Now, this was only the second time I've been in a hospital in Taiwan, and being in the emergency room on a Saturday night was quite an intense experience. Everything was out in the open, no curtains pulled to divide patients from one another, but instead as many beds as could fit nudged in beside each other. The room was full of people waiting to see a doctor, friends and family accompanying their hurt loved one, small children crying, and people with all sorts of injuries.
Two beds over from us was a boy who we learned had been in a fight. He looked about 14. There were red welts all over his back as if he'd been beaten with a stick, and his head was bleeding. Blood dripped onto the floor as he waited for the doctor to stitch him up. His friends waited nervously for him in the next room, perhaps wondering what their parents would say when they found out. A police officer made the rounds, trying to fill in reports on the various accidents and incidents. It was all a little overwhelming. I hope it's a long time before I see the inside of a hospital again.
Thursday, May 11, 2006
Hope: This is her blog from when she was in Taiwan with me. You can still read about her current adventures as a nanny in Baltimore here.
JoJo: My 4th year roomate
Faith's Taiwan: Another Canadian teaching English down in Taidong
Dezzie: A cool class- and dorm-mate who doesn't update her blog that often
Rosalee in Korea: She's only there until August, but has lots of great information about her teaching experiences and Korean culture. I'll be going to visit her and Amanda at the end of June.
Tara and Family: Tara was in my TESOL program at Briercrest and also went on the trip to Brazil we took in April 2004. She has a beautiful baby daughter who is the focus of this blog.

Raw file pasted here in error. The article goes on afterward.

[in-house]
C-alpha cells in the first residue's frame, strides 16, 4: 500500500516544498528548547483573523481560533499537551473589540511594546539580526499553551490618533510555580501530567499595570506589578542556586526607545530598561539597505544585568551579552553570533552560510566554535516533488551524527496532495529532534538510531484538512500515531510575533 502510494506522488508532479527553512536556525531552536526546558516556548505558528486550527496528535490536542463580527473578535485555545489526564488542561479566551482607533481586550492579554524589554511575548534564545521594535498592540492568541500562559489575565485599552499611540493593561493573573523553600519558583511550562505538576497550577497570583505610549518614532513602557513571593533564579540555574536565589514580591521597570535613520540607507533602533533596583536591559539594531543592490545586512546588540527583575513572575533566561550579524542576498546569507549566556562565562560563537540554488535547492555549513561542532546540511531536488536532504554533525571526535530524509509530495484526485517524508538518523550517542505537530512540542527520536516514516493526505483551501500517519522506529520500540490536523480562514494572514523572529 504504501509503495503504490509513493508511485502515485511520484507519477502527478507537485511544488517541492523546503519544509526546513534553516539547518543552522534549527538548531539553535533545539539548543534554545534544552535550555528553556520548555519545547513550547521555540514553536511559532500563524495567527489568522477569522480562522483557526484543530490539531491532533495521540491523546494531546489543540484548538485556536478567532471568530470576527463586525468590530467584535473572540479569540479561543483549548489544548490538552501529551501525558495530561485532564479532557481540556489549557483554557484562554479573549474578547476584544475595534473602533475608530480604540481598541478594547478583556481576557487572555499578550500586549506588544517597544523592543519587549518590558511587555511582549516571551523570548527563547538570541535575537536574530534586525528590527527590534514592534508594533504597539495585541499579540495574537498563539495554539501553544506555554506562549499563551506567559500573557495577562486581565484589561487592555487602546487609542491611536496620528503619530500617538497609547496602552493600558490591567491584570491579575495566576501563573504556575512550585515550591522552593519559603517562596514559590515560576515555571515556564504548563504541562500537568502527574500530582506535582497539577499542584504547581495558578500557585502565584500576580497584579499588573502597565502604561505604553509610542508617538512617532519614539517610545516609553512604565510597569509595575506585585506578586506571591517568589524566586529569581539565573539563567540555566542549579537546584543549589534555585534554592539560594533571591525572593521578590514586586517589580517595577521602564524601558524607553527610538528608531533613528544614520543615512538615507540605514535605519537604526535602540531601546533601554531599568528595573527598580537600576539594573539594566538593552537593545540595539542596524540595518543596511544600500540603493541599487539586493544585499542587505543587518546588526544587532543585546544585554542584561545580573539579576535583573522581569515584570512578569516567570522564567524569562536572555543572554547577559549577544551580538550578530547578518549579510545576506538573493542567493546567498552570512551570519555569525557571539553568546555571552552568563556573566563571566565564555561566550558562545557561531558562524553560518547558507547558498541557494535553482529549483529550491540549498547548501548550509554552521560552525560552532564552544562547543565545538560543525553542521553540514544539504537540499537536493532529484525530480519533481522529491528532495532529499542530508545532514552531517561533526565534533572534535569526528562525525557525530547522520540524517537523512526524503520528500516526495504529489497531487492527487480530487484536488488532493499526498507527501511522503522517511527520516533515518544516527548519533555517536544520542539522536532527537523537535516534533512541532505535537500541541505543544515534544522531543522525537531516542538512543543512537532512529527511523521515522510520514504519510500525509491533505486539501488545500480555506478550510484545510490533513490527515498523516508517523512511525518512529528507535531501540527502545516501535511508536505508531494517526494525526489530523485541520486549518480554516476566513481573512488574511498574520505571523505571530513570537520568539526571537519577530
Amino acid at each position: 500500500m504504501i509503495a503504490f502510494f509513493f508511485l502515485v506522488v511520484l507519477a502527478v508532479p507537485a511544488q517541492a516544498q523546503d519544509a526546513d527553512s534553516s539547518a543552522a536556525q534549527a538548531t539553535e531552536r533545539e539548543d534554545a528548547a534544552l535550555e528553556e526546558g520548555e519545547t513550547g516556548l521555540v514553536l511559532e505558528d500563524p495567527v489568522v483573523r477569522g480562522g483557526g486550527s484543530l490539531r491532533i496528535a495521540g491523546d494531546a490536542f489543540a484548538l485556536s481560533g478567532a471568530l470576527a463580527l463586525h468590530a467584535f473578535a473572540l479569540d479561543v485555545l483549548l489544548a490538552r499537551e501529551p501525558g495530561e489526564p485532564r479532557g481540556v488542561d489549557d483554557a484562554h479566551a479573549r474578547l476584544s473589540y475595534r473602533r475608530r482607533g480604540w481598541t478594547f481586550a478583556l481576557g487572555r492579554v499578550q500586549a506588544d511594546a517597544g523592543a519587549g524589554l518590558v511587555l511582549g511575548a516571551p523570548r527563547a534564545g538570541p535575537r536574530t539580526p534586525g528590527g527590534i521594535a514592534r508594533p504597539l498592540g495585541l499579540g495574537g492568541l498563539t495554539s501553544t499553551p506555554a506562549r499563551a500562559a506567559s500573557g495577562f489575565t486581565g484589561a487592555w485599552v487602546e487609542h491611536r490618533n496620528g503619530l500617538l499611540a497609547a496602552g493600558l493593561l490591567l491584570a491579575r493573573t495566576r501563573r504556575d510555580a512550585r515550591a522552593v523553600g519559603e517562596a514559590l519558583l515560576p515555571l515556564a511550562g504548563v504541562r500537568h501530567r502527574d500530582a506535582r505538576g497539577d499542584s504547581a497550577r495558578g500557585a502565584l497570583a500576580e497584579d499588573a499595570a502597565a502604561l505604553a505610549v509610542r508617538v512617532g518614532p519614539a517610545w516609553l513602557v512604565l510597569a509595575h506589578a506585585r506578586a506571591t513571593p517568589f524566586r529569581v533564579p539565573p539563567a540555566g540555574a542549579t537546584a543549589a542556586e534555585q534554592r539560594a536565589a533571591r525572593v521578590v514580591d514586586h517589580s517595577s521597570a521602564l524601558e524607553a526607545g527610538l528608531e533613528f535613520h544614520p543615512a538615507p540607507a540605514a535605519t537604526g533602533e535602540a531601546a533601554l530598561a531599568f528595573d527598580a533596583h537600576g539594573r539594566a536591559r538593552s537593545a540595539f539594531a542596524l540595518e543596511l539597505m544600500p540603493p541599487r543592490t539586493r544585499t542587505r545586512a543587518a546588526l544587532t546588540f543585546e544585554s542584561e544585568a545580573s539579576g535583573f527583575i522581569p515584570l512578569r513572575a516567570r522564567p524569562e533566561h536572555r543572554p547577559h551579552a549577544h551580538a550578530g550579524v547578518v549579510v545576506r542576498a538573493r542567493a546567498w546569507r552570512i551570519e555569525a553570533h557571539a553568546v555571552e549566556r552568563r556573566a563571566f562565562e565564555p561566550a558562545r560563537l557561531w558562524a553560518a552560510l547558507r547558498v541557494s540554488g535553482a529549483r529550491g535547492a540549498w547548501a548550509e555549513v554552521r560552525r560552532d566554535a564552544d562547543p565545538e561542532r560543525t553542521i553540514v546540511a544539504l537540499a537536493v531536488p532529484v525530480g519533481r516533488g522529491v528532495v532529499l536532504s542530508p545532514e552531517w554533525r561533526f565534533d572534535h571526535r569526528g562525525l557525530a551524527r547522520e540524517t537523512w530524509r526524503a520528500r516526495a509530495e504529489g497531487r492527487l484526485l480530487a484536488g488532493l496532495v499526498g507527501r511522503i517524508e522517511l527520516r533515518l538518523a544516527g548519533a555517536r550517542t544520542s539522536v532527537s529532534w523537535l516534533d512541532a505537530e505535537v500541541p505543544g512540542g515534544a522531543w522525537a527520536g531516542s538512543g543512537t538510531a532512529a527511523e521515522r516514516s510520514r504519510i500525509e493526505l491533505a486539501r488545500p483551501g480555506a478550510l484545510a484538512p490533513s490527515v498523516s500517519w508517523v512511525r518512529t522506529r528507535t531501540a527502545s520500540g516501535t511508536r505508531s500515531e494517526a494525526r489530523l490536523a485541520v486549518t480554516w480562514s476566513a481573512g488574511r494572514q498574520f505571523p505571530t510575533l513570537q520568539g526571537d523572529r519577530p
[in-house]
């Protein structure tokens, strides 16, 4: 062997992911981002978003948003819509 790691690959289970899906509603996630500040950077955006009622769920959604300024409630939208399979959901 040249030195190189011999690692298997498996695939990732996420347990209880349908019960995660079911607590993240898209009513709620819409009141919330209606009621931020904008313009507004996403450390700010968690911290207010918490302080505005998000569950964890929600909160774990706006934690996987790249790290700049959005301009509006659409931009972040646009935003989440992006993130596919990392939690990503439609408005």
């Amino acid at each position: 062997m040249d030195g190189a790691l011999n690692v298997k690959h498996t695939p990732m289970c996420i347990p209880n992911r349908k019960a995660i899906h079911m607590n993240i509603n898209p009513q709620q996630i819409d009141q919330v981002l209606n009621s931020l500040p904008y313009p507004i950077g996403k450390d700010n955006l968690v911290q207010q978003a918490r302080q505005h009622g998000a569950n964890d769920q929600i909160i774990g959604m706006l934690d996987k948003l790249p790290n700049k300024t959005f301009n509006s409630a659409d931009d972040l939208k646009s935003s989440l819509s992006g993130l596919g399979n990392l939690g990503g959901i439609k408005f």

Amanda A teacher and missionary in Kaohsiung (southern Taiwan) who sometimes leaves kind comments on my blog
A-Hsiang's Photoblog: My friend in Hualian who has recently gotten sucked into the world of blogging, he also has a Chinese blog and an English blog
Drake: Friend from Briercrest and Husband of my roommate from 2nd and 3rd year, Carmen
Sarah B.: A university student from my hometown and faithful reader of Always and Adventure...
Shantelle: My wonderful college prof and mentor who is currently battling cancer
Rebekah: Another friend from BBC (i guess just BC now but that's confusing) who is planning to go into missions
Brad: Castlegarian and world traveller
Michelle: Creator of the Hometown Six challenge (for which sadly I've only done 1 out of 5) and college classmate or as they would say in Chinese "xue-jie" or 'school older sister' in Taiwanese schools there's a big distinction between Tong-Xue (same class or grade), and what is sometimes translated as "Juniors" and "Seniors"
Dawn: yet another Briercrest pal
- I have a new student in my Wednesday night class, his name is Kongeearthur. He explained that "Arthur" is too common and Americanized, so he added a Taiwanese (?) aspect to it.
- There's a typhoon coming (in MAY? what the crap?)
- My kitchen (our perhaps i should say the church kitchen which I share) is filled with buckets of flowers in preparation for Mother's Day
- I got a compliment on my Hello Kitty bike yesterday